My long-standing fascination with The Cure began with their videos. While I was not (at first) a huge fan of their slightly askew brand of off-kilter pop magic, I enjoyed the homegrown feel of their 3 minute mini-movies. I'm pretty sure I experienced the "wardrobe over the cliff" comedy of errors that was "Close To Me" and the day-glow-and-dots fantasia of "In Between Days" sometime around 1986. A year later, I entered High School and the clumsy choreography of the "Why Can't I Be You?" video was all over MTV's late night programming. I purchased that 7 inch single at Sam Goody as well as their "Standing On A Beach" singles collection (on CASSETTE, no less) but had trouble finding much else in the way of The Cure on CD (or even vinyl).
Enter Cathi Krupsky... At the time, Cathi was a new-ish friend. She was one of the "cool art room kids". Her boyfriend was in a band, she wore a lot of black, she puffed Pall Malls (unfiltered) on the smoking lounge at the end of the art wing and was (at the time) making silk screens of fire-breathing dragons. I brought out my new Cure tape to play in class (a pretty brave move in a room with about 50 percent metal heads) and Cathi said, "Ooh... Let me make you some tapes of their older stuff that you can't really get here yet!" I hadn't even asked... the music was on offer. Let's just say that on Monday morning, a batch of several 90 minute Memorex cassettes (with the oh-so-au-courant translucent color block design) containing the band's entire output from 1979 - 1985 lay in my hands. As has been the case with many other bands that I was discovering around this time, I spent time back-tracking through mail order and downtown NYC's circuit of import record shops... making sure I got everything I could on vinyl (as well as subsequent CD releases... and sometimes re-releases).
In the Summer of 1989, just after the release of the band's epic masterpiece Disintegration, I became friends with a girl named Liz Everett. She wasn't really into rock music at the time (having been raised and schooled in the context of musical theatre) but I foisted The Cure (as well as The Smiths, Depeche Mode and Siouxsie) upon her. Like me, she wasn't totally taken with them at first, but her appreciation for the band would soon grow exponentially. Another one of her friends took her (on a lark) to a concert on The Cure's "Prayer Tour" about a month later. From then onward, the topic our conversational patter was completely dominated by... you guessed it... The Cure. When we were not busy analyzing lyrics, we were trying to figure out where they were staying in New York. We tried to figure out in which London or New York streets or studios certain photos were taken. We tried to figure out where they got their clothes and what brand of hairspray they used. When we weren't geeking on that, we were looking for news (pre-internet, mind you) on any possible bootleg recordings of live shows or... (GASP!) new material that had leaked. This, of course, from a band that hinted at an imminent breakup every single year.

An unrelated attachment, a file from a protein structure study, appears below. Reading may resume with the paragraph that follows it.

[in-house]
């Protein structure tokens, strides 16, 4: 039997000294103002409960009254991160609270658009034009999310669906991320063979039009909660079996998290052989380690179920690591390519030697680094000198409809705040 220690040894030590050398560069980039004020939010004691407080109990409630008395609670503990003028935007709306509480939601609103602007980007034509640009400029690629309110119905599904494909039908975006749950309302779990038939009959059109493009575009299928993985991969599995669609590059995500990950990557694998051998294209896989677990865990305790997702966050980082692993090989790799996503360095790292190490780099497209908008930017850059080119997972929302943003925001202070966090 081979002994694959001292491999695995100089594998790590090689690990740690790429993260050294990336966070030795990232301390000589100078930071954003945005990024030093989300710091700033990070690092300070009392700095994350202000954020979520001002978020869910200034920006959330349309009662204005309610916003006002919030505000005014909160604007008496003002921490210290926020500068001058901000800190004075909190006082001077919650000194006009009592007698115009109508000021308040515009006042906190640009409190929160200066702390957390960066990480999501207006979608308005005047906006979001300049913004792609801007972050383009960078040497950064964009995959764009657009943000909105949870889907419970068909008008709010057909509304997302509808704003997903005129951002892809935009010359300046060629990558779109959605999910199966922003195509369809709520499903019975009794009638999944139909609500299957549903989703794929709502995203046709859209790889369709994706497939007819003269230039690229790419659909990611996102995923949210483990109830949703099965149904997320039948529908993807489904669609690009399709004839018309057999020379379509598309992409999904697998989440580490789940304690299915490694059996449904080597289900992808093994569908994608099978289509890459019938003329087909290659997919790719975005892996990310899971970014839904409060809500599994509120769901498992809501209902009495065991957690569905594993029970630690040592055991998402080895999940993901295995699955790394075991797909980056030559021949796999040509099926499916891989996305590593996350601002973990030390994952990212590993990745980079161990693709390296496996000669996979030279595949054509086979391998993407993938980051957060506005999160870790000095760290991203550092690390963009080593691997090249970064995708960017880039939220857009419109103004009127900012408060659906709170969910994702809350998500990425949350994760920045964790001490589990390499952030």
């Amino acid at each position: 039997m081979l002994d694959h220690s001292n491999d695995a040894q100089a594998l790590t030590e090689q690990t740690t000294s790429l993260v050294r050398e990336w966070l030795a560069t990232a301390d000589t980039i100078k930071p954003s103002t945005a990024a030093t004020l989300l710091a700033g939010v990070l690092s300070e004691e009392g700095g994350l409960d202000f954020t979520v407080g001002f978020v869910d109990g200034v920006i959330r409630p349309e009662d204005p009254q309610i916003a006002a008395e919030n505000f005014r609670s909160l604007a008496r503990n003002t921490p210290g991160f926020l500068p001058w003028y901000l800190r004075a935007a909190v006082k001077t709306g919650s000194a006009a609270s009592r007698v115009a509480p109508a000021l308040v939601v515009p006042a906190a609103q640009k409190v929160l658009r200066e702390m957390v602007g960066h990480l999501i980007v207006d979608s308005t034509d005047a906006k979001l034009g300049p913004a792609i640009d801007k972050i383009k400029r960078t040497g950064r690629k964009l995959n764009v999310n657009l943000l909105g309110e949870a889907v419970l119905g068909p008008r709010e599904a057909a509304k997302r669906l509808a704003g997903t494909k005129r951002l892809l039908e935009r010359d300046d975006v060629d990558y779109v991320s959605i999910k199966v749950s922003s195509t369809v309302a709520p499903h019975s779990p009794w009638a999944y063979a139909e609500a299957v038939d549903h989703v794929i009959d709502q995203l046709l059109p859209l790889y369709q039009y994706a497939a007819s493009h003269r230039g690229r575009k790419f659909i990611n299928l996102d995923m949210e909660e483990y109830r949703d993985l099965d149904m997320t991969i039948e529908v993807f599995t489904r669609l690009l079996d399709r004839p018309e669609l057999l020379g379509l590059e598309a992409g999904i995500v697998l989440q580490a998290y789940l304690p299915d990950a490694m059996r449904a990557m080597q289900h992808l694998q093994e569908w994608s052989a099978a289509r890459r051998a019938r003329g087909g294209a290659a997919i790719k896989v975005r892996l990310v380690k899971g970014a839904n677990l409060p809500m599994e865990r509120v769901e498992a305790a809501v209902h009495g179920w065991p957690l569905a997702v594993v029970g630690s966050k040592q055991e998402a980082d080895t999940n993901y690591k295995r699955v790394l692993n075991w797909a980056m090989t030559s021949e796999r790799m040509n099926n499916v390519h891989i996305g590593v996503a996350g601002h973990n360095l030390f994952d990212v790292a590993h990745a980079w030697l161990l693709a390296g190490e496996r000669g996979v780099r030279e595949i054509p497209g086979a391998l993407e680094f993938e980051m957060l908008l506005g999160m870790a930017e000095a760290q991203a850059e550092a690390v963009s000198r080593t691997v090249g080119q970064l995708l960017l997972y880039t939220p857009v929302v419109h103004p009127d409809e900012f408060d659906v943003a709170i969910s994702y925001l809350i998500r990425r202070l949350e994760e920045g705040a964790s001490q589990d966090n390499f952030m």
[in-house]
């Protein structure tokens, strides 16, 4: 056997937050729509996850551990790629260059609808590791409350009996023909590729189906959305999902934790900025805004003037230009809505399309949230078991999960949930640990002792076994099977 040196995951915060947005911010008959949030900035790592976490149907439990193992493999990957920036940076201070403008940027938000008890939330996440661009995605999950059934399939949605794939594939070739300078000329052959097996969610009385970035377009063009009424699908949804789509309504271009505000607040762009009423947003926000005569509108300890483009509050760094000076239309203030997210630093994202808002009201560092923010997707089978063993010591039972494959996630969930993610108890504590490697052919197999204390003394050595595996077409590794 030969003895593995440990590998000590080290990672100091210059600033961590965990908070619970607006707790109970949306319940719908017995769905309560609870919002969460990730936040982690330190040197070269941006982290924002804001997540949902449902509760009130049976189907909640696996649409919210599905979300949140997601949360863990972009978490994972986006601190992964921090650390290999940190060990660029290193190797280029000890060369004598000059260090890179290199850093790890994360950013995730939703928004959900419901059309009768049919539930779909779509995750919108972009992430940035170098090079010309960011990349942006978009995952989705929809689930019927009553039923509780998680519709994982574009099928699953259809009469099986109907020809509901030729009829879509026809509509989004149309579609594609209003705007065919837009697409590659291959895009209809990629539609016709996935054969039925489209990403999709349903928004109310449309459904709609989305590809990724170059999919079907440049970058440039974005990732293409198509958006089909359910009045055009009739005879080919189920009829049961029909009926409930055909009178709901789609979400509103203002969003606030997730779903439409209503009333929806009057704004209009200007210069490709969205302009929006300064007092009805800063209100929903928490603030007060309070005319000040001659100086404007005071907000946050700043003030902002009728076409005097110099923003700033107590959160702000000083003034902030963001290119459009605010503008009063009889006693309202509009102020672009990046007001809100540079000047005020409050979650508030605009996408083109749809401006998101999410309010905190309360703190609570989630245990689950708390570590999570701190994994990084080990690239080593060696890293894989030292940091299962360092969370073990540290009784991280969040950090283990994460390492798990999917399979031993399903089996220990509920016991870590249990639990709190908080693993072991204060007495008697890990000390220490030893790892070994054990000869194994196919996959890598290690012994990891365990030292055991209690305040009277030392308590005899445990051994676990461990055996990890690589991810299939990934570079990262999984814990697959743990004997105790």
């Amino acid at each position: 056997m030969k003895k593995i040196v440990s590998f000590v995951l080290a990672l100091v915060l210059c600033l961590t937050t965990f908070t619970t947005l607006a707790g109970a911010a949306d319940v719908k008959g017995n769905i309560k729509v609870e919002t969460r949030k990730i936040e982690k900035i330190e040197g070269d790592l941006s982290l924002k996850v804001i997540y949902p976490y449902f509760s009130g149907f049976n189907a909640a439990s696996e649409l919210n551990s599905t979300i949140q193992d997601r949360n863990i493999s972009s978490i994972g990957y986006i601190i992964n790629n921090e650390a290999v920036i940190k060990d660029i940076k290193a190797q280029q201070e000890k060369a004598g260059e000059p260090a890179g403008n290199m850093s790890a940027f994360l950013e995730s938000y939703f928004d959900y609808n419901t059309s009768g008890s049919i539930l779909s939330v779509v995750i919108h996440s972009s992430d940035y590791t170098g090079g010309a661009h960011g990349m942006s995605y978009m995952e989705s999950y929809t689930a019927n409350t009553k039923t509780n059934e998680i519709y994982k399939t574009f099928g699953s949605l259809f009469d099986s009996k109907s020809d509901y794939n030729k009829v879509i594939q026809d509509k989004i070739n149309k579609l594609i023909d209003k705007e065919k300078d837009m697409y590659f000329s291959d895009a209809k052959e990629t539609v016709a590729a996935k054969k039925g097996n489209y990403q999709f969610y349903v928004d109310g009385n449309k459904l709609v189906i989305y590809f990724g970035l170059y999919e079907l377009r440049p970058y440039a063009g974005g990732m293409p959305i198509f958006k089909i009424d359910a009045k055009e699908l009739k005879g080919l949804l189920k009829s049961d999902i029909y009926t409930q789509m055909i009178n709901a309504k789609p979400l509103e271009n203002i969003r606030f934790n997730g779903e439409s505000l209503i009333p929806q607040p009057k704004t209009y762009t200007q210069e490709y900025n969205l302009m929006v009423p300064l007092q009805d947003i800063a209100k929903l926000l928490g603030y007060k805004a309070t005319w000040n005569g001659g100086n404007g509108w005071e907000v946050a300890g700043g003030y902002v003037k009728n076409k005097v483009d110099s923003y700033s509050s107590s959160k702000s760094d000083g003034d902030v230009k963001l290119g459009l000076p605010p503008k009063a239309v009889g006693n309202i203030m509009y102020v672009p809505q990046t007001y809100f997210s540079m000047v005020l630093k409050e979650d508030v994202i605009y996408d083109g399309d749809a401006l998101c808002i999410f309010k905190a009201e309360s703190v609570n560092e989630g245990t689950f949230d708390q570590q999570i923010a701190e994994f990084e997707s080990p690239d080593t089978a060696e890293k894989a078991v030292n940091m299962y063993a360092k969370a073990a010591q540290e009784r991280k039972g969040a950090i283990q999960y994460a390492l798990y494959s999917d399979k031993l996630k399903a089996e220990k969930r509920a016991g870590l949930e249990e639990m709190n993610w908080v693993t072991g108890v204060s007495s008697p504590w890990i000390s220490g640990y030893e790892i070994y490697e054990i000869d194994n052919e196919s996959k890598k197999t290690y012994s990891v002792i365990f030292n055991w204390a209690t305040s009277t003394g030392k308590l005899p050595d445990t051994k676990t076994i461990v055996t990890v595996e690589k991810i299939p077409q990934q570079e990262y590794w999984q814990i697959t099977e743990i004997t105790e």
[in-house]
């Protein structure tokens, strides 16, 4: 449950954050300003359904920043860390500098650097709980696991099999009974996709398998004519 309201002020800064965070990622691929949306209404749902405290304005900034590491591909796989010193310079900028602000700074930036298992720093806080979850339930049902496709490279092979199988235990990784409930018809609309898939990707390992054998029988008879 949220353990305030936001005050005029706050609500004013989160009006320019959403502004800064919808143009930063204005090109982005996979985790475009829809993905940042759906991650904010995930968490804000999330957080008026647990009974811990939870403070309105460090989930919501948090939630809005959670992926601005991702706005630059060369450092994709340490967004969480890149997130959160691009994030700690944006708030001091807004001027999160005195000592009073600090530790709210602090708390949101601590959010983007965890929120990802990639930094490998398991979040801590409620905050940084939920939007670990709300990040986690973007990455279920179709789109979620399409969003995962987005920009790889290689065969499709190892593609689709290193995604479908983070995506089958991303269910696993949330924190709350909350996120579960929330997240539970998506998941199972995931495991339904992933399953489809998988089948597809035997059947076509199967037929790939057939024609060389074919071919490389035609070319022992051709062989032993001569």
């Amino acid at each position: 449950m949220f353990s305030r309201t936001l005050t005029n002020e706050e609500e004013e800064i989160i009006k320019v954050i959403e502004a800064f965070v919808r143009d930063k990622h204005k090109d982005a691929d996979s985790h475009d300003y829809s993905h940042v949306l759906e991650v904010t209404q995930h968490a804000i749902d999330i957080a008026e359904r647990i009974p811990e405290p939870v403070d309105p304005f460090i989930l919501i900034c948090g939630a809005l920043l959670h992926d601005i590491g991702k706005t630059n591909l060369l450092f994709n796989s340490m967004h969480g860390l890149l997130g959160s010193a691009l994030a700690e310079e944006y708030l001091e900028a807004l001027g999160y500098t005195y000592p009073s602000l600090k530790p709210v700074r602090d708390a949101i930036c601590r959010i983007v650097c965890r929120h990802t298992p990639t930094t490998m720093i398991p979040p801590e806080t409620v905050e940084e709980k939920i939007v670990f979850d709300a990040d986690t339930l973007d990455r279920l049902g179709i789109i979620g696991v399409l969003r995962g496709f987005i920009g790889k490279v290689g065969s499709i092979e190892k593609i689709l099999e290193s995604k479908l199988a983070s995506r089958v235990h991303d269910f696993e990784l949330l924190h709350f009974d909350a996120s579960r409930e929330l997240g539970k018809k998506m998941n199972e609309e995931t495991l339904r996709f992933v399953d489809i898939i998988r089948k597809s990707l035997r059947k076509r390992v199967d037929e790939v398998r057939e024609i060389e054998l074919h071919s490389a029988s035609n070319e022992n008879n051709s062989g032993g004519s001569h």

Cut to 1990... A year on. Liz and a friend were following The Cure on the festival circuit in Europe. On her next visit home, I was gifted with a stack of cassettes with markings like "Roskilde '90" and "Leysin '90". I was beguiled by tales of backstage gossip and behind the scenes antics as well as a folio of Liz's photos of the band on and off stage.
Cut to 1991... A year on from that. Liz and yet more friends were present as the band recorded the Wish album in England. The stories and photos coming out of this segment of the band's history would be more intimate, more telling and more magical. Less hearsay and more first-hand accounts and conversations were relayed to me. I never envied Liz her access to this life, but I wondered what it would have been like to visit that world for a day or two. What TRULY impressed me was Liz's first "real" band, LeFaye. They had the honor of opening a few dates on The Cure's next handful of UK dates, even though they were unsigned and largely unknown. It's important to note the breadth (and also the height) of the arc that Liz traversed in Cure-land within a very short timespan. Quite unreal.
Though Liz has certainly evolved past these rock star dreams in her adult life and career, I'm sure that there isn't a day that goes by when something in her world isn't colored by the lens of having lived (or at least brushed up against) a dream that so few will ever know. While this kind of exposure could turn a barely 20-year-old artist into a smug, entitled brat (or a confused, hedonistic and consumptive mess) I always felt that this time brought her a lot of perspective, grace, poise and awareness. I'm not sure if I've ever actually told her how much I admire her for that point alone, but I think I've covered that now.
Twenty-three years on from that day in the art room, my friendship with Cathi endures and evolves, but she will ALWAYS be the cool chick who opened up a richly-layered catalog of music for me to enjoy, collect, obsess over (at times), share with others and build upon.
Thank you, Cathi. Thank you, Liz. Thank you, Cure.